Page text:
implementation; the results of monitoring he environment, environmental agreements, environmental impact
studies and risk assessments or references to where these can be found; and the facts and analyses of facts
which the public authority considers relevant and important in framing major environmental policy proposals.
A request under the EIRs can be made in any form. An oral request made in person or by
telephone or left on voicemail will also be valid. If you make an oral request in this way, it
may be a good idea to confirm it in writing, to avoid possible misunderstandings.
Who do I send the request to?
As long as the request is made to the authority it will be valid.
The safest thing may be to send it to the authority’s FOI officer, if only to ensure it is dealt
with by someone who knows about the legislation. The larger authorities will have one. For
contact details see the authority’s publication scheme or phone the authority.
You could also send it to the official who handles the issue you’re asking about, if you know
who that is.
You could also send it to the minister, chief executive or, if you’re a journalist, the press
Can I ask the authority for help in making my request?
Authorities are required to provide reasonable advice and assistance to anyone who has made or
wants to make a request for information to them. So if you can’t work out what information on your
subject the authority holds, or have difficulty framing your request, ask the authority for help. The
authority should also assist you if you have a disability which prevents you making a written
What should my application say?
(a) Describe the information you want. The more specific you can be the better, as the authority
may be entitled to refuse a request which is too sweeping.
If you know which documents you want, describe them. For example, you might want
minutes of particular meetings, a specific report or a set of figures. Alternatively, you may
want correspondence or emails between the authority and someone else about a particular
issue over a given period.
You could also ask for information which the authority holds about a particular topic. If so, try
and ensure that the topic is relatively narrowly defined. Don’t ask for “everything you hold
about” a subject, unless that is likely to involve a relatively small amount of material.
You can also ask questions or ask for a set of data to be extracted from a database.
If you don’t know enough about the issue to make a specific request, do some research first.
Check to see what the authority publishes about the issue: this may help identify other
unpublished information which you may want to ask for. You could also ask the authority’s FOI
officer to help you clarify what kind of information about the issue the authority is likely to hold.
(b) Include your name and address. This is a legal requirement under the FOI Act though not under
the EIRs. Your address can be an email address though a postal address will obviously be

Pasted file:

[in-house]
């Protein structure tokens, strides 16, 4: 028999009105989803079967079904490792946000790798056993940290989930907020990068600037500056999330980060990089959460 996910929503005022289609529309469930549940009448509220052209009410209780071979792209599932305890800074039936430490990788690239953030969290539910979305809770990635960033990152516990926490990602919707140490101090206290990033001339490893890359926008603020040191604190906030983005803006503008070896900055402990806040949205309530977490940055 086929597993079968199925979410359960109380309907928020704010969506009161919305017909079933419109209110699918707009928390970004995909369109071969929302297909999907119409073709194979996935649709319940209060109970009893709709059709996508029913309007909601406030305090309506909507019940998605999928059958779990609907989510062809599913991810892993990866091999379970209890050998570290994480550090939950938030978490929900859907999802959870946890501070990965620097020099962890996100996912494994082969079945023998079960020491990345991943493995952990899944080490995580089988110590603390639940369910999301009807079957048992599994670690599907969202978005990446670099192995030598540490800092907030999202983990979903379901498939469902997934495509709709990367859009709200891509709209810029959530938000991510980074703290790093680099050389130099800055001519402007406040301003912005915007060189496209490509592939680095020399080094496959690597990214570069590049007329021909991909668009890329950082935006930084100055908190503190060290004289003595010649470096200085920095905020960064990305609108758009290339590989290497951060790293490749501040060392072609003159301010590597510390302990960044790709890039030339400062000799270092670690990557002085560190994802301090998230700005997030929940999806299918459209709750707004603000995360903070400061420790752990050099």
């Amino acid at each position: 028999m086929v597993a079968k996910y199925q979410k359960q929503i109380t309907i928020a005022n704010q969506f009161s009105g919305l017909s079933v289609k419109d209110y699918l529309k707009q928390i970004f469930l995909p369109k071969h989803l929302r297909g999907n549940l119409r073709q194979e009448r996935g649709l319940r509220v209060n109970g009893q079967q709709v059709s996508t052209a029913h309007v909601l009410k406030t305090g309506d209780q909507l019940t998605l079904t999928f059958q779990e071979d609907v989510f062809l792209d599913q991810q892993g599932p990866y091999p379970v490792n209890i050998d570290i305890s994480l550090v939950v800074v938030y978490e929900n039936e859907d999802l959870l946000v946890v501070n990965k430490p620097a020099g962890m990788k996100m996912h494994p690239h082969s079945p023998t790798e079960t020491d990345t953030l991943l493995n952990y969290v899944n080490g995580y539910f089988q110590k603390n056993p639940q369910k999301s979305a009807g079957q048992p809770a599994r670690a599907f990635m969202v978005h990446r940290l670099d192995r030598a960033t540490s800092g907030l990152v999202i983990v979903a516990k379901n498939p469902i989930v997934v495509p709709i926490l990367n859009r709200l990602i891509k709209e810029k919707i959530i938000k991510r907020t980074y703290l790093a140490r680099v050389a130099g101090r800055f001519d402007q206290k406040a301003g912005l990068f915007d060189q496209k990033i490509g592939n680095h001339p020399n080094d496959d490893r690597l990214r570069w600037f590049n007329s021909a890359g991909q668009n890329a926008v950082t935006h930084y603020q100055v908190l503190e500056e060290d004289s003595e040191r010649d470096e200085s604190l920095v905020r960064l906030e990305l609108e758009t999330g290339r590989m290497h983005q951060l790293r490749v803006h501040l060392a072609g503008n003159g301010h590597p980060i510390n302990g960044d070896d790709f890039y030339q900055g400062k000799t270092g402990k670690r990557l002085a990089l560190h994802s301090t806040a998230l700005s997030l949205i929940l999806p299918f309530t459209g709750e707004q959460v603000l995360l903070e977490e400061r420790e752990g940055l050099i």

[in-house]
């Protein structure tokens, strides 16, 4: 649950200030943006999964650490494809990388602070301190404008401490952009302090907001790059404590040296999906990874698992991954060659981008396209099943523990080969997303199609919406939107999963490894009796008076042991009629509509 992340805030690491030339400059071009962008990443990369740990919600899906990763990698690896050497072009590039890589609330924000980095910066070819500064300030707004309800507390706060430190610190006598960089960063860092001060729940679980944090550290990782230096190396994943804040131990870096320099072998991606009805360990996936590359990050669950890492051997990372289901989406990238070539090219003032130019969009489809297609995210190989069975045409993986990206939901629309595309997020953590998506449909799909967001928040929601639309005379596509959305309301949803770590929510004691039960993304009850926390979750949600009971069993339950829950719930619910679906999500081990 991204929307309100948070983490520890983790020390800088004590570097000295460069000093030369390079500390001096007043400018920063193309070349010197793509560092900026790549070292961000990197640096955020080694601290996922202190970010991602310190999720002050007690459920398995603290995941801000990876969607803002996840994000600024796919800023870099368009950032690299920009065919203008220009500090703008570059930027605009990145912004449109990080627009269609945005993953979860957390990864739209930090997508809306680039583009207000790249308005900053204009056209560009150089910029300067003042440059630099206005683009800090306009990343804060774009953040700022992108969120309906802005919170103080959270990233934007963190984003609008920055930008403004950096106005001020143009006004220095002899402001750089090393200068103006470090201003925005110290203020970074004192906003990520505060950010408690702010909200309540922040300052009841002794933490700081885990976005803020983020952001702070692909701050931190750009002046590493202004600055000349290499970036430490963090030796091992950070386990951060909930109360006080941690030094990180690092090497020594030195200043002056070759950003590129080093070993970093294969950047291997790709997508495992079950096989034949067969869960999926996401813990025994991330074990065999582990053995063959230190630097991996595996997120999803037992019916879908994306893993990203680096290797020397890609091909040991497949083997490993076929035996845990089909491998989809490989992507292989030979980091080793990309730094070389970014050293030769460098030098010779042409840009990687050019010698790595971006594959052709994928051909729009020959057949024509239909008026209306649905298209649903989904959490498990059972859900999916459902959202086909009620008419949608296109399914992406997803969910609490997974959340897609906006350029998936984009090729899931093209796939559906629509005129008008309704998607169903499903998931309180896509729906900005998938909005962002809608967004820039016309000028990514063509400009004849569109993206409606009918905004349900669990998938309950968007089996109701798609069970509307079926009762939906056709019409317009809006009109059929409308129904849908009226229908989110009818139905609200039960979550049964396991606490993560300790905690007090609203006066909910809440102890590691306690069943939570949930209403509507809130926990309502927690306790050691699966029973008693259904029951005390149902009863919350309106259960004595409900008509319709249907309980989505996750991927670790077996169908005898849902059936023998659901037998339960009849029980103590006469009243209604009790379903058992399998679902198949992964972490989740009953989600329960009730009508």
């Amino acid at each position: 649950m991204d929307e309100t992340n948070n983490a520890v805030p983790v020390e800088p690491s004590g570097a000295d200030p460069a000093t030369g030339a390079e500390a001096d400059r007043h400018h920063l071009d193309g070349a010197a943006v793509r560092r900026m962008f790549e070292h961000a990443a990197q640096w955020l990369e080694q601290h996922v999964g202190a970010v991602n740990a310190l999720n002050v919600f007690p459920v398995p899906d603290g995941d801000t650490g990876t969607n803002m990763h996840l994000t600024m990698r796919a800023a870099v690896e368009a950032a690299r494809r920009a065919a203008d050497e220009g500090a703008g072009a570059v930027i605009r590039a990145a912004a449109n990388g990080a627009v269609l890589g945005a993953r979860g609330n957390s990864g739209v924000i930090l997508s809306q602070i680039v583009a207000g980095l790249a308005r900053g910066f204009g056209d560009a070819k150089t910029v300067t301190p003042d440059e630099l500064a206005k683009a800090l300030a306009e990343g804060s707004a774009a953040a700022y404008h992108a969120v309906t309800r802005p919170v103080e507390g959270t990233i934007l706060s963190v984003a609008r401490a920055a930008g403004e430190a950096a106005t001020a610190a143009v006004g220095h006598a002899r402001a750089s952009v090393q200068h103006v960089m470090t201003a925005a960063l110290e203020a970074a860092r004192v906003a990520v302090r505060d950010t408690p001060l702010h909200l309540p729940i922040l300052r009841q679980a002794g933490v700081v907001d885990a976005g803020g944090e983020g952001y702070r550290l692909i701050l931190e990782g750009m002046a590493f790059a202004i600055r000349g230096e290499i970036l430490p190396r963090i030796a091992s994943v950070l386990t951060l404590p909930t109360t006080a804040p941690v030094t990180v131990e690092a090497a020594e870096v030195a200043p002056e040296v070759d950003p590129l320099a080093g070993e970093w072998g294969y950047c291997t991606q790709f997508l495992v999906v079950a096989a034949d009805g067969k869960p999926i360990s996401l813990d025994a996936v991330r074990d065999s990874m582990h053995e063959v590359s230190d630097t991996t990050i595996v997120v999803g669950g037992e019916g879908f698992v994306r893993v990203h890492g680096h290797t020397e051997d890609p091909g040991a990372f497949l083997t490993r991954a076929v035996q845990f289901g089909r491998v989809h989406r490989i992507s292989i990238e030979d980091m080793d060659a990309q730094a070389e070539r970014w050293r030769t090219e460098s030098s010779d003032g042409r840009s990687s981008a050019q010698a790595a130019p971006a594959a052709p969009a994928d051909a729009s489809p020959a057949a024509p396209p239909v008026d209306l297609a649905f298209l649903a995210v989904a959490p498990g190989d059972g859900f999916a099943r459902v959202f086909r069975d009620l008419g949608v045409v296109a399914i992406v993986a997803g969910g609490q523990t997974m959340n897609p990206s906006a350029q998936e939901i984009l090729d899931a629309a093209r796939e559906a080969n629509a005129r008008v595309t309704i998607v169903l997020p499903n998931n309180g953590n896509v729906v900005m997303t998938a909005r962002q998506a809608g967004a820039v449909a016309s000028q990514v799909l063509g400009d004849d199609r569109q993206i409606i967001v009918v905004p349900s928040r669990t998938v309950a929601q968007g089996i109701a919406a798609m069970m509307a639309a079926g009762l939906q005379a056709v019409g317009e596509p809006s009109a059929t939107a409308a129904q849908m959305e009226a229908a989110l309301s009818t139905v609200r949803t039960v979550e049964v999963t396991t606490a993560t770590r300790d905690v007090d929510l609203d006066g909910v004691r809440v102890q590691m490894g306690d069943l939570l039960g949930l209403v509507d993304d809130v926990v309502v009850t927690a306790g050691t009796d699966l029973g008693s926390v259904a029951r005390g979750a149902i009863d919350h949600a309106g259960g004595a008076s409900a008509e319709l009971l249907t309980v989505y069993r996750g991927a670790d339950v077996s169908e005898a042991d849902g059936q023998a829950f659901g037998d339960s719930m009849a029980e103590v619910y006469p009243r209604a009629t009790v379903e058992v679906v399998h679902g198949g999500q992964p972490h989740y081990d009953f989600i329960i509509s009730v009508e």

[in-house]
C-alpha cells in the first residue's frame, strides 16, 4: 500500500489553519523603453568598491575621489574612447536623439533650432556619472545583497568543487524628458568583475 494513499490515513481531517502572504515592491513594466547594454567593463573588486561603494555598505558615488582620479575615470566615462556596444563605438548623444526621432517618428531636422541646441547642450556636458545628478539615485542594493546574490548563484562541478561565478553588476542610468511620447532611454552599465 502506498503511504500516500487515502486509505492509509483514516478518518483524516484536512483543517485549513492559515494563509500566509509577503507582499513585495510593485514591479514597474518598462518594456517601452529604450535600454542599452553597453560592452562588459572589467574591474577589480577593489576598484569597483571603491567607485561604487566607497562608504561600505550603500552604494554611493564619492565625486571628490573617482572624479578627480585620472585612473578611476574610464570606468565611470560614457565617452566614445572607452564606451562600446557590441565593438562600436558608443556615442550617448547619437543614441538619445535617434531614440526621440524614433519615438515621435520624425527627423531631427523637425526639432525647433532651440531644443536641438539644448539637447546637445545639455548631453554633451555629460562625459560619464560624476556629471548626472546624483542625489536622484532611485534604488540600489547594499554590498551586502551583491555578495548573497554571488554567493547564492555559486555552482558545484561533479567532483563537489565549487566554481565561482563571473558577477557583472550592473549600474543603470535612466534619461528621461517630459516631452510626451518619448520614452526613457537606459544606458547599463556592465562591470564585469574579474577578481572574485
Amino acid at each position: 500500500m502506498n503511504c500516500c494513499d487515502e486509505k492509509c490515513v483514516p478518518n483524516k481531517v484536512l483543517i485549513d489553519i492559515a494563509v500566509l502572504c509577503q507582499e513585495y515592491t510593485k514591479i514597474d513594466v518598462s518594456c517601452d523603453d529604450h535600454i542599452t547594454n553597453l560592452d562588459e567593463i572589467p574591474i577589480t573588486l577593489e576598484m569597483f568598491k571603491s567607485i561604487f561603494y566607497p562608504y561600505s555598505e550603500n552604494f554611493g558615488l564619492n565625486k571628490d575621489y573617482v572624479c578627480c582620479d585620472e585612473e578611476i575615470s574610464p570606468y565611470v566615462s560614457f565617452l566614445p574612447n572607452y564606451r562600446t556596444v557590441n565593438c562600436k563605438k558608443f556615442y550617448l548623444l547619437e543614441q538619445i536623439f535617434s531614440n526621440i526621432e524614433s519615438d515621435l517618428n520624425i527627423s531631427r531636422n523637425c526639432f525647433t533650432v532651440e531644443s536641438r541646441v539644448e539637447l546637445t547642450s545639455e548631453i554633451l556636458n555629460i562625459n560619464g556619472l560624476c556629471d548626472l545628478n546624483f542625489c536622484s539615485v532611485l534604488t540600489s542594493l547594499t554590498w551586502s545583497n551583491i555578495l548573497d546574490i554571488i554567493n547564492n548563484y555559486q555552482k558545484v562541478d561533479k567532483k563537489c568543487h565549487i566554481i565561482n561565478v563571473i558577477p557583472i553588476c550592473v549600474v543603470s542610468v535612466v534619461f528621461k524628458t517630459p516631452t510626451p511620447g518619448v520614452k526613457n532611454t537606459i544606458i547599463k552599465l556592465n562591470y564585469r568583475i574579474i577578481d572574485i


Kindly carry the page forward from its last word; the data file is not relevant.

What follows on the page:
necessary if you want material posted to you. Include a phone number if possible. This will speed
things up in case the authority wants to ask you about your request.
(c) Say that you’re applying under the FOI Act and/or the EIRs. Your request will be valid regardless
of whether you mention the legislation, but doing so will remind officials to deal with it correctly. If
you think the information you want is environmental information point this out since the EIRs give
you a stronger right of access than the FOI Act. All you need to say is “This is an request under the
Freedom of Information Act” or “This is an request under the Environmental Information
Regulations”. If your request is partly for environmental and partly for other information refer to both
sets of laws. However, you won’t weaken your rights if you happen to refer to the wrong law.
(d) You don’t have to say why you want the information. You are entitled to information, regardless
of what you want to do with it.
(e) Specify the form in which you would like access to be given. You can say whether you would
prefer to have access by, for example, being sent photocopies or printouts, having material emailed
to you or supplied on disk, being given the information in summary form, inspecting the records in
person or (if its extremely brief) being given to you by telephone. You are entitled to be given
access in more than one form, for example, by inspecting the records first and then having copies.
The authority is required to comply with your preference so long as that is reasonably practicable. If
it is not, for example, because it would involve too much work, it is entitled to give you the
information in some other reasonable form.
The authority can ask you to pay the costs of putting information into your preferred form, if it is not
already held in that way. It should tell you what these costs are first and ask if you are prepared to
(e) Tell the authority you look forward to hearing from it promptly and in any case within 20 working
days. These are the legal time limits (see below).
A model letter you can use in applying for information is shown below.
All this means that making an FOI or EIR request is extremely simple. In fact, you don’t even need
to know about the legislation to benefit from it. If you have asked a public authority for information